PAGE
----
The Navy's newest, most advanced maritime patrol and reconnaissance aircraft, the P-8A Poseidon, arrived in Kadena Air Base, Okinawa, Japan for its inaugural deployment Dec. 1.
The War Eagles of Patrol Squadron 16 (VP 16) deployed with six P-8As Poseidons in support of 7th Fleet maritime patrol and reconnaissance operations in the Indo-Asia-Pacific region.
The deployment marks a milestone in the transition of U.S. Navy Maritime Patrol and Reconnaissance Forces (MPRF). For the first time since the Navy received the P-3A Orion in 1962 a new aircraft will be operated by a deployed patrol squadron.
The P-8A Poseidon is the most advanced, long-range anti-submarine and anti-surface warfare aircraft in the world. A true multi-mission aircraft, it also provides superior maritime intelligence, surveillance and reconnaissance (ISR) capability. The Poseidon is built on the proven Boeing 737 airframe, the most commercially operated aircraft in the world. The transition to the Poseidon brings with it enhanced safety and reduced maintenance.
Based in Jacksonville, Fla., VP-16 began the transition to become the first P-8A squadron 18 months ago, shortly after returning home from a six-month deployment to Kadena Air Base. The War Eagles achieved U.S. Navy safe for flight status in January 2013 and were certified ready for deployment in November 2013.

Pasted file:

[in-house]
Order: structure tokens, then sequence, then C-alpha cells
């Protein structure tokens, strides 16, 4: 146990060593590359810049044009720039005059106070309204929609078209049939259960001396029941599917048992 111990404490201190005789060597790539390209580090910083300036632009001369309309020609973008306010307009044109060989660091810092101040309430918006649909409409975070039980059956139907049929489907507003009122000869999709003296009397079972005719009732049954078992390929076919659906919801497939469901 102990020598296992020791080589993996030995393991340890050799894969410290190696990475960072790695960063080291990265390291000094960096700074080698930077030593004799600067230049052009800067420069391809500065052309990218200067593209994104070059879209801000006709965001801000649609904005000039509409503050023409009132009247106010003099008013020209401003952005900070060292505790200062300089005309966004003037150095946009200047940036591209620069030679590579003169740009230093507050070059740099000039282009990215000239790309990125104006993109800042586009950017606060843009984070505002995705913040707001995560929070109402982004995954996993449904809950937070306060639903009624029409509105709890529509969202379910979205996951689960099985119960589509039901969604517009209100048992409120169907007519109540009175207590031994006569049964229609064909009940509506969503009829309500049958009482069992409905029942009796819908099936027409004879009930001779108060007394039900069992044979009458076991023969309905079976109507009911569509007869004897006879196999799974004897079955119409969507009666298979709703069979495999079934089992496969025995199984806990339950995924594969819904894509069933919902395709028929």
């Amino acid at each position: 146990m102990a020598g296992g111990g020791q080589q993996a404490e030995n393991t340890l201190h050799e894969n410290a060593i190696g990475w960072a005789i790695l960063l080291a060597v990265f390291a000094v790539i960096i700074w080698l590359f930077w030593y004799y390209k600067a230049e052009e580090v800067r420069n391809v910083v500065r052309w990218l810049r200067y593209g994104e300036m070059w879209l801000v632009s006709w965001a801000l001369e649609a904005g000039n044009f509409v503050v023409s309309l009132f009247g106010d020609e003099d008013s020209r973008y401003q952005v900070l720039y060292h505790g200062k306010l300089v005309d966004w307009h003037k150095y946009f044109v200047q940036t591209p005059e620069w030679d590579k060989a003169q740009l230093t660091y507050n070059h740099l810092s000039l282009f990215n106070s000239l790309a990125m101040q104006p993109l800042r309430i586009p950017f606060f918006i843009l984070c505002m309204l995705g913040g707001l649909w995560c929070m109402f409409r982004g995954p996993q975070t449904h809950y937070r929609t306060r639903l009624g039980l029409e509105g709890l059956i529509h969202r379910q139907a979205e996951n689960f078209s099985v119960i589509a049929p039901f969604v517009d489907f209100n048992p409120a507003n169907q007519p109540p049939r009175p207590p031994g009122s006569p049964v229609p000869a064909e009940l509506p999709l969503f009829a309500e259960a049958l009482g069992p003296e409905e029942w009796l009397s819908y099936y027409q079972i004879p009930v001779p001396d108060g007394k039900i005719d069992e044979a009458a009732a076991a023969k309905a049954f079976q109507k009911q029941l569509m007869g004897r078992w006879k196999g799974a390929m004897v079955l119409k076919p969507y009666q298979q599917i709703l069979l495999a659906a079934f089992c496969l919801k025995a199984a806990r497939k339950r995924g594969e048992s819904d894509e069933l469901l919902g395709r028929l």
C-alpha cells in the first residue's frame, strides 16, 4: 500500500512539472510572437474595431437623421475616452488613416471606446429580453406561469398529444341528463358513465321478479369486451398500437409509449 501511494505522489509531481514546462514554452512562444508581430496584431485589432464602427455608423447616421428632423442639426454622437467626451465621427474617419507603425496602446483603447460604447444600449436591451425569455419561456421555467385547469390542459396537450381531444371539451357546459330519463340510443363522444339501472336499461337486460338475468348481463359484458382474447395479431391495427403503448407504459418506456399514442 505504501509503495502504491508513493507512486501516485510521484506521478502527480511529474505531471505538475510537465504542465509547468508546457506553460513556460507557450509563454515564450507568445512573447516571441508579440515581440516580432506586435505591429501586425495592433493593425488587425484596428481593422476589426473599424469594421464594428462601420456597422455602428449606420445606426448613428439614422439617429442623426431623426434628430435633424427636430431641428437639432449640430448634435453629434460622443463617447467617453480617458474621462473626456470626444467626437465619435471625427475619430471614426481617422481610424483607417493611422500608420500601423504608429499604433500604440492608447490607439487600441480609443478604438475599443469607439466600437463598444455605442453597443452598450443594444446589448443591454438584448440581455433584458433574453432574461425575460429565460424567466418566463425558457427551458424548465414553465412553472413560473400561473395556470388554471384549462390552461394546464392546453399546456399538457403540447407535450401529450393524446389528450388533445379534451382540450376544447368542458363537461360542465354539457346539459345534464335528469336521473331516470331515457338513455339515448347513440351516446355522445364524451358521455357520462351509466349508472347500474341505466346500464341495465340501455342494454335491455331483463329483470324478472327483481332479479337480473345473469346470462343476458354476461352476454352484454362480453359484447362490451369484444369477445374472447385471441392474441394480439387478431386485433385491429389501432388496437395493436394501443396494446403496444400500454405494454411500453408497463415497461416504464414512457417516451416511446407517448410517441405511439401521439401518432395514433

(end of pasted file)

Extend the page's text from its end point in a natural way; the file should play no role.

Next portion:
"I couldn't be prouder of what the War Eagles have been able to accomplish during the squadron's transition to the P-8A," said Commander Bill Pennington, VP-16's Commanding Officer. "We are well trained and well prepared for this deployment, and excited about the opportunity to demonstrate the Poseidon's exceptional capabilities."
The deployment of the P-8A Poseidons to Japan is part of a phased replacement of the propeller driven P-3C Orion now serving in U.S. 7th Fleet operating area. Deploying alongside VP-16 will be the VP-46 Grey Knights from Whidbey Island, Wash., who will operate the venerable Orion.
"In December, we will demonstrate the ability of the Poseidon to operate effectively alongside P-3C during high-tempo deployed operations," said Capt. Mike Parker, Commander of Task Force 72. "I also look forward to P-8A integrating seamlessly with our international partners and allies. Our interoperability will only get better with Poseidon,' added Parker.
By Lt. Andrew Orchard of Commander, Maritime Patrol and Reconnaissance Force Seventh Fleet
Source: US Navy
Date: Dec 2, 2013